Good morning beautiful friends.
Last week I never got to post a question or response. Instead, I got stuck at O’Hare airport in Chicago on Sunday. My plane had mechanical problems and thus the long layover in Chicago while I waited for my connecting flight home to Allentown. I’m thankful I got home that evening, even though it was very late. I had hoped to finish writing this blog while I was waiting but my body and brain gave out and I had to rest. I just finished speaking at the Hearts at Home Conference in Rochester, Minnesota. What a wonderful organization of committed mom’s who want to help women be the best wife and mother they can possibly be. I love that I get to serve God and help women grow closer to Him and to the one’s they love most dearly.
I know some of you also prayed for me this past Monday night where I had the opportunity be a guest speaker on domestic violence for Winston Smith’s marriage class at Westminster seminary. I’ve been teaching this particular class for several years and I’m grateful that they consider this an important enough topic to devote an entire 3 hour session to understanding the underlying dynamics and how to best minister to a family caught in this devastating sin. I am always a little bit surprised at the number of people who are taking this class who find themselves also in a destructive/abusive relationship. It is such an important topic for the church to understand and address. I am grateful that more and more pastors and church leaders are asking good questions and wanting to know what they can do to be helpful and proactive in these situations.
This week I want you to share with me what specifically you are thankful for. In my weekly blog, our focus is typically on difficult relationship problems. But I don’t want you to lose sight of all the good that is around you even in the midst of the pain and suffering that you might be experiencing.
Please know how thankful I am for all of you who read these posts and e-mail me how they have been helpful to you. I am thankful for the work that God is doing in your hearts and relationships. I am so grateful for the wonderful opportunity God gives me to serve you through answering your questions each week.
And on a personal note I am thankful for my daughter Amanda who regularly posts pictures of Amaya, my new granddaughter on Facebook, so I can keep up with her beautiful progress, and my son, Ryan who is always so helpful to me and my husband, Howard, who brings me up a cup of hot tea with lemon every morning as I am waking up and my dear friend Barb who is cooking Thanksgiving this year.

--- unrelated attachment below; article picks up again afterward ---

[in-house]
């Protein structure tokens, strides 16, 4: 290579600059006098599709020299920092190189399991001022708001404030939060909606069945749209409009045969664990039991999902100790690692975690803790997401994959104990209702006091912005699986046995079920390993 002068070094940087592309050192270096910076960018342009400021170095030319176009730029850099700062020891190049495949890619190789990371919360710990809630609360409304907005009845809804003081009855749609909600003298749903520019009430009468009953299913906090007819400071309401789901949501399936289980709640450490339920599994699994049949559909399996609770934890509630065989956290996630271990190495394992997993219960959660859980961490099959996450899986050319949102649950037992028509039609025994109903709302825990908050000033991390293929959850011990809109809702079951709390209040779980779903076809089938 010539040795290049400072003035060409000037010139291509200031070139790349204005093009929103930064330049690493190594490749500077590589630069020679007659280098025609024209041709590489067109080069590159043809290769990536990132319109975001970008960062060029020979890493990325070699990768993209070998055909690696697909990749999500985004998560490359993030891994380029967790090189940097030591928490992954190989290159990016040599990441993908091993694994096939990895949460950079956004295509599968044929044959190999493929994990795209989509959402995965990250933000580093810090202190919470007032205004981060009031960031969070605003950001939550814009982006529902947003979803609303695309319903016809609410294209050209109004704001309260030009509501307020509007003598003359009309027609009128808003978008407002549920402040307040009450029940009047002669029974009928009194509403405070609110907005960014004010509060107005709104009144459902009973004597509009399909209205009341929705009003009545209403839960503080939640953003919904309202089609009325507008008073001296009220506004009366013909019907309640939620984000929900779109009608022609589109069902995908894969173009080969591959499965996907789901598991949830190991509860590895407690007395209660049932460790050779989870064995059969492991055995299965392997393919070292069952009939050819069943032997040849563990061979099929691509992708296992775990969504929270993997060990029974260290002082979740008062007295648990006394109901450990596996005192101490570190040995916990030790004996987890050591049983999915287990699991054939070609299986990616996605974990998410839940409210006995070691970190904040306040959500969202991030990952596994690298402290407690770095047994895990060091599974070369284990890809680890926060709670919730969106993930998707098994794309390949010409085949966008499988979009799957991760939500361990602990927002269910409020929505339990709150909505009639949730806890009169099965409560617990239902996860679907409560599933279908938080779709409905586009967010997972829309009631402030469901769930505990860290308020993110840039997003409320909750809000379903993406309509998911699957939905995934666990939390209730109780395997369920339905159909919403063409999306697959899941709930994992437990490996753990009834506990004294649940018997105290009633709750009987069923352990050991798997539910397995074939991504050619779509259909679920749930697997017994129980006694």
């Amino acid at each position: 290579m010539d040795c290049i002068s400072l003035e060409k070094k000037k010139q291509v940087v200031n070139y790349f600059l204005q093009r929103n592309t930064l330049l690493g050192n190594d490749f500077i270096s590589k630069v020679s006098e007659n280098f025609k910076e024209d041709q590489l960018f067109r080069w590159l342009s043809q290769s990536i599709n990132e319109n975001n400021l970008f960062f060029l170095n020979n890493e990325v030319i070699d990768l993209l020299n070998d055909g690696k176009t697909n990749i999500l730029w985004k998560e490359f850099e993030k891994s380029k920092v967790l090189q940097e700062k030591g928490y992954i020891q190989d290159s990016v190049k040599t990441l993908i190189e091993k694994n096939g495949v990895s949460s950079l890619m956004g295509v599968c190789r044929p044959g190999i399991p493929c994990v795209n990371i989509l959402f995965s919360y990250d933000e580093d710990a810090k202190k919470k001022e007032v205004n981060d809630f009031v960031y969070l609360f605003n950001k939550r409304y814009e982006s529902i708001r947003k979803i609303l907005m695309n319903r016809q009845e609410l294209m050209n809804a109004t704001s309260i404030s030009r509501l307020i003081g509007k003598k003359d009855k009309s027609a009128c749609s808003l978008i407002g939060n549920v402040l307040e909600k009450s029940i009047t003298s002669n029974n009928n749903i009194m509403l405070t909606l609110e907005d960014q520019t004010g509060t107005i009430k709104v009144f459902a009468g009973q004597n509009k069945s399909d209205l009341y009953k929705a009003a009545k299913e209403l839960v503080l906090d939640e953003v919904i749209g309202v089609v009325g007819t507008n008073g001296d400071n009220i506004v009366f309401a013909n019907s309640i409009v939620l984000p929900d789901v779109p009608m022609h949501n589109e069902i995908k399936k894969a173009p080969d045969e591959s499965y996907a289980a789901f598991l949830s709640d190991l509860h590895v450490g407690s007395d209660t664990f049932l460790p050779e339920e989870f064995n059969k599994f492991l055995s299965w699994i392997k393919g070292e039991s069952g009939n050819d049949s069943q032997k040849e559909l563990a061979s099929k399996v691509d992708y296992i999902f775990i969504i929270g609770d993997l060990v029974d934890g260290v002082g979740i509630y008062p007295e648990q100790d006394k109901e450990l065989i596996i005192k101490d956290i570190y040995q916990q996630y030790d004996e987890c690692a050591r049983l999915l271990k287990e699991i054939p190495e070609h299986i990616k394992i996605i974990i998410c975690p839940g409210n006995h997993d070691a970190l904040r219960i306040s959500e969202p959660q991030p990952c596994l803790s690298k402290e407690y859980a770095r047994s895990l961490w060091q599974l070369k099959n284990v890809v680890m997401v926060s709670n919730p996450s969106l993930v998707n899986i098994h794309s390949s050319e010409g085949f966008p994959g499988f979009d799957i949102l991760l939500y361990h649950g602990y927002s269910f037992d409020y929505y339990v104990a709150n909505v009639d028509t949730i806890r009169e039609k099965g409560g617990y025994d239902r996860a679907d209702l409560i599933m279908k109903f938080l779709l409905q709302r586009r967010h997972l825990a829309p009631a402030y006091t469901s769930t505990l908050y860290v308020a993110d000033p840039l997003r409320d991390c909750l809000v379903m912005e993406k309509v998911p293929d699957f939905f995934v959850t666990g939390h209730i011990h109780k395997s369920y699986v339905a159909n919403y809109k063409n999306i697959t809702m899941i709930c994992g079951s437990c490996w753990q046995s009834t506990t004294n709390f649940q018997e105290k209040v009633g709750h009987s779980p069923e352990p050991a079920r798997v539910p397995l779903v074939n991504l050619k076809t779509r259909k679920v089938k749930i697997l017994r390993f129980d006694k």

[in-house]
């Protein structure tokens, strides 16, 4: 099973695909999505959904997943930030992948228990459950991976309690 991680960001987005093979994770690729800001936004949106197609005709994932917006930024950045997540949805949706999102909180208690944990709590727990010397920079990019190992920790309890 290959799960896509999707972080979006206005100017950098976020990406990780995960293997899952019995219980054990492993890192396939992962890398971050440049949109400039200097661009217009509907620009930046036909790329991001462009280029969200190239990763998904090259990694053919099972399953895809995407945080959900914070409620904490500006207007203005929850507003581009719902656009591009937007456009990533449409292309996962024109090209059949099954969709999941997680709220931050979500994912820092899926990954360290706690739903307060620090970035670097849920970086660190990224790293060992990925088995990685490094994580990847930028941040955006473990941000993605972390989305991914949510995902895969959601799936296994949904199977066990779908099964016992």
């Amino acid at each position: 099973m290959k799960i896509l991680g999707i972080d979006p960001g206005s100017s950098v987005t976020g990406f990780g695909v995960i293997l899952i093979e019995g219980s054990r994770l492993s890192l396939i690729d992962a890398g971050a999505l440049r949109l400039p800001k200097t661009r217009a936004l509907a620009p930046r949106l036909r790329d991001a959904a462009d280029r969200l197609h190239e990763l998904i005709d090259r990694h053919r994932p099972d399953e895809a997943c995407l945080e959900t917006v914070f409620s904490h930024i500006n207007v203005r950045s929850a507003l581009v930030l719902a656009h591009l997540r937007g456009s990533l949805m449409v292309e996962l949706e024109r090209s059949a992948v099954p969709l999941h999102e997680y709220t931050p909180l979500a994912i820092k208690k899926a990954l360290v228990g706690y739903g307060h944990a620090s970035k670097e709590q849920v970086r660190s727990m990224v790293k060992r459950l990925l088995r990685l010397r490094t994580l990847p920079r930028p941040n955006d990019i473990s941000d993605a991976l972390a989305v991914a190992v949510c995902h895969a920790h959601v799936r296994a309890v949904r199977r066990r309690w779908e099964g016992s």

This Week’s Question I have been in a dating relationship for almost 3 years. My boyfriend and I are in our 30’s and our relationship is always on and off due to my boyfriends talking, texting, e-mailing other women. He has 2 social networking accounts and when I get the chance to see what he has been up to, it’s usually not good.
He is handsome, funny, charming and loving, and I guess you can say has a roaming eye. He is a very good when he is with me…and we are almost always together. We have fun and do family activities and enjoy each other’s company. We don’t live together and we don’t have any children together. He has one daughter and I have 4 teens from my husband who passed away 5 years ago.
My problem is I cannot handle him talking with other women. It makes me so insecure and I am constantly watching to see what he is doing. His behavior hurts me and I have anxiety attacks after seeing him talk to these women. Some are high school girlfriends, ex’s and crushes. He doesn’t tell me he talks to them, he does it when I’m not around or he goes online whenever we have an argument, then he tells these women that I’m jealous and insecure. He shouldn’t be telling anyone my business right?
I love him very much but I feel I have no self-esteem. I am constantly comparing myself to these other women. We have been broken up for about a month and I wonder if I should give him another chance? I have told him what bothers me and if he just would stop doing it our life would be good. But he doesn’t seem to take my feelings into consideration.
As I am reading what I am writing, I believe I know the answer to this question. I am strong in faith and believe in God and prayer. I pray for him to change, but when I see him doing it again, it discourages me and I stop praying. I am so confused. I don’t know what to do anymore. Part of me wants him back but the other part says I deserve respect and deserve a lot better. Please, any feedback you could give me would be greatly appreciated.
Answer: Writing things down or speaking them out loud is a great clarifier. As you a noticed when you were writing out your concerns and question, deep down you already know the answer to your dilemma. You say that you love this man but you realize that he is not a good candidate for a long-term relationship. After almost 3 years of dating, it doesn’t sound like he wants to commit himself fully to you. He wants to be free to flirt with other women and text, e-mail and talk with them as he desires. The problem I see is that he isn’t being honest with you about his level of commitment to you, or that you’re not hearing him.